I had been to a number of these already for other kids in the neighborhood a year or two older than I was. They were all the same. We’d gather in a Mormon chapel. There’d be an opening hymn and prayer. The bishop conducting this service would then invite all Eagle Scouts to come sit in the “Eagles' Nest” (read: the choir seats behind the pulpit). A handful of neighborhood dads and high school kids who couldn’t believe they were still doing this crap would reluctantly meander to the stage to reap what is really the only tangible “reward” for the great achievement. Fathers would stand with their sons on the stage, receiving their due credit for all their support. The tired moms would sit on the front row with camcorders.
Then a man no one knew would perch himself at the front of the room with a live eagle tied to his wrist and bird poop dripping down his tattered scouting shirt. He’d recite some statistics we had no way of fact-checking about the creature and then he’d tell us he hoped our dreams would soar as high as eagles while raising his arm in order to prompt the bird to extend its clipped wings. We’d all gasp in unison.
My own Court of Honor was no different. Another neighborhood boy finished his Eagle requirements near the same time so our ceremonies were combined. Extended family members—the sort who gave Bibles with our names embossed in gold on the front cover as congratulatory presents—sat beaming in the congregation seats as the eagle tamer finished his motivational speech.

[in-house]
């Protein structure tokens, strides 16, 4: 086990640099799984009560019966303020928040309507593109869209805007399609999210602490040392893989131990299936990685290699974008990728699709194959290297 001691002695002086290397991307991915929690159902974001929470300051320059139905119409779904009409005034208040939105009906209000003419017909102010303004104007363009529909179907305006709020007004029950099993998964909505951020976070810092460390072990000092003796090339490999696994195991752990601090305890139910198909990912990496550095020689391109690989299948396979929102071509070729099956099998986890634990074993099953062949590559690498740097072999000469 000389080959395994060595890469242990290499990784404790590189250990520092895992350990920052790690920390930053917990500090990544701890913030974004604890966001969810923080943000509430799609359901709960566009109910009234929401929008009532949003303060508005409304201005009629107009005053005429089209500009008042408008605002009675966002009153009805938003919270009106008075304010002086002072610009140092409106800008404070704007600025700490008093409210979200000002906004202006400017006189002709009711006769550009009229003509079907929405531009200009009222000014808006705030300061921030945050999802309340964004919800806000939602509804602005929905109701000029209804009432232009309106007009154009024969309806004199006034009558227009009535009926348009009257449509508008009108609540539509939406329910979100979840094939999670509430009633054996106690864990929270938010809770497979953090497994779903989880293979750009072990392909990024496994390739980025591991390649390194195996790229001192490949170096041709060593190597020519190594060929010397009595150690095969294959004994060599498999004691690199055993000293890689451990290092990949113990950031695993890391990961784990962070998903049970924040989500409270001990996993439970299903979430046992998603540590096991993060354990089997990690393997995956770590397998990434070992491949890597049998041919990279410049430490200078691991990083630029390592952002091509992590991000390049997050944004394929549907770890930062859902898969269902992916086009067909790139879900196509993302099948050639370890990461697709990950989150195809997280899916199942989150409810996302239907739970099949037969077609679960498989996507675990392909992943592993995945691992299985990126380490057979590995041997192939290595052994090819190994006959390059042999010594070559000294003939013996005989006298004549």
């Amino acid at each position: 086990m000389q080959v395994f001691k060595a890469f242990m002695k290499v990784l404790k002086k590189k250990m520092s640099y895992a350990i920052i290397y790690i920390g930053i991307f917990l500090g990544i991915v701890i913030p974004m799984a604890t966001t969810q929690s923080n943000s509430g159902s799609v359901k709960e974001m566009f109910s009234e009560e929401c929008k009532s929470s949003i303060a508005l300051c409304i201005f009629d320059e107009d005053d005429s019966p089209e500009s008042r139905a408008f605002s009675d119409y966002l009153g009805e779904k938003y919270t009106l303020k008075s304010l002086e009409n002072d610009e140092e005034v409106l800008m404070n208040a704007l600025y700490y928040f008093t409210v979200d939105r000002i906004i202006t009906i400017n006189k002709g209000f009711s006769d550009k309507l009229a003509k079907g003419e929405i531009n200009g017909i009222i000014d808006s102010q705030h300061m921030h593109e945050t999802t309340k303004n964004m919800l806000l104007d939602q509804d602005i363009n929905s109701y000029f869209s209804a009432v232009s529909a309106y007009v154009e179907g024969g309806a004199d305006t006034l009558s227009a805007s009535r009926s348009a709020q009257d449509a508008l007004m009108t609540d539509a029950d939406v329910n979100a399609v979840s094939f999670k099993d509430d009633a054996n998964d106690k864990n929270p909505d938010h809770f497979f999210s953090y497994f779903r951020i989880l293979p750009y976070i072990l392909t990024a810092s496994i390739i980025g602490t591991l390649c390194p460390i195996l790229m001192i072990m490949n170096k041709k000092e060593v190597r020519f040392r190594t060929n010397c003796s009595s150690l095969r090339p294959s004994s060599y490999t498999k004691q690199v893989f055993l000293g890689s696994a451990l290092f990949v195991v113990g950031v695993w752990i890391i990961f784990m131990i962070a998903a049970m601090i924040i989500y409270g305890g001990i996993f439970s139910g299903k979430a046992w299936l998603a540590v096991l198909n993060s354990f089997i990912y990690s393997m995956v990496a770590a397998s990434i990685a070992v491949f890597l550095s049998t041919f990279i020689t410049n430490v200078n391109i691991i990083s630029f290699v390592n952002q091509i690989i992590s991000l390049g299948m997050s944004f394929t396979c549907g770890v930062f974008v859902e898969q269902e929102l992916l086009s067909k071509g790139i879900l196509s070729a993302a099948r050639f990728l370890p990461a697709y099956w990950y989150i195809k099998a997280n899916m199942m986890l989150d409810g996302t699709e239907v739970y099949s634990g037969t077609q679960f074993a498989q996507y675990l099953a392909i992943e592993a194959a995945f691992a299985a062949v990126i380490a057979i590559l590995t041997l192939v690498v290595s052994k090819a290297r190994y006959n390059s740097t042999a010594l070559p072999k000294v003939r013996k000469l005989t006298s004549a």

I stood on the stage with my dad, making faces at my friends and rolling my eyes at the ceremony of it all. “If you’re old enough to be honored in church, you’re old enough to behave yourself while everyone is looking at you!” my mother would scold me afterward while dragging me out of the chapel by firmly pinching my right ear that still has little feeling to this day.
That night I took off my Boy Scout uniform, almost never to be worn again. I hung my sash covered in merit badges I hardly earned, careful not to crease it as I was certain I might need to present it to some future employer who would need proof of the qualifications listed on my resume, and I climbed into bed.
Last week my husband and I attempted to go camping. At sundown he tossed a rope to me and asked me to tie a secure knot for some reason or another. After I failed several times he sighed and furrowed his brow, “I thought you were an Eagle Scout?”
Suddenly I pictured a very tired middle-aged woman with a full-time job and four children slouched over a kitchen table lovingly highlighting a Boy Scout manual at 11:00 on a weeknight. It’s 1997. She has spent the last five years mastering a set of skills well enough to talk her distracted son through them so he could barely clear the minimum requirements she was never expected to meet as a teenager when she was instead forced into home ec classes in the 60s. She’s convinced this all matters, or at least that it matters to him. Until the date of this article, she’ll never get the thank you she deserves.
I shrugged at my husband’s implied accusation amid our barren campsite.
“We really should have brought my mother.”
(Design: Joshua Fowlke) (Editor: Rachel Swan)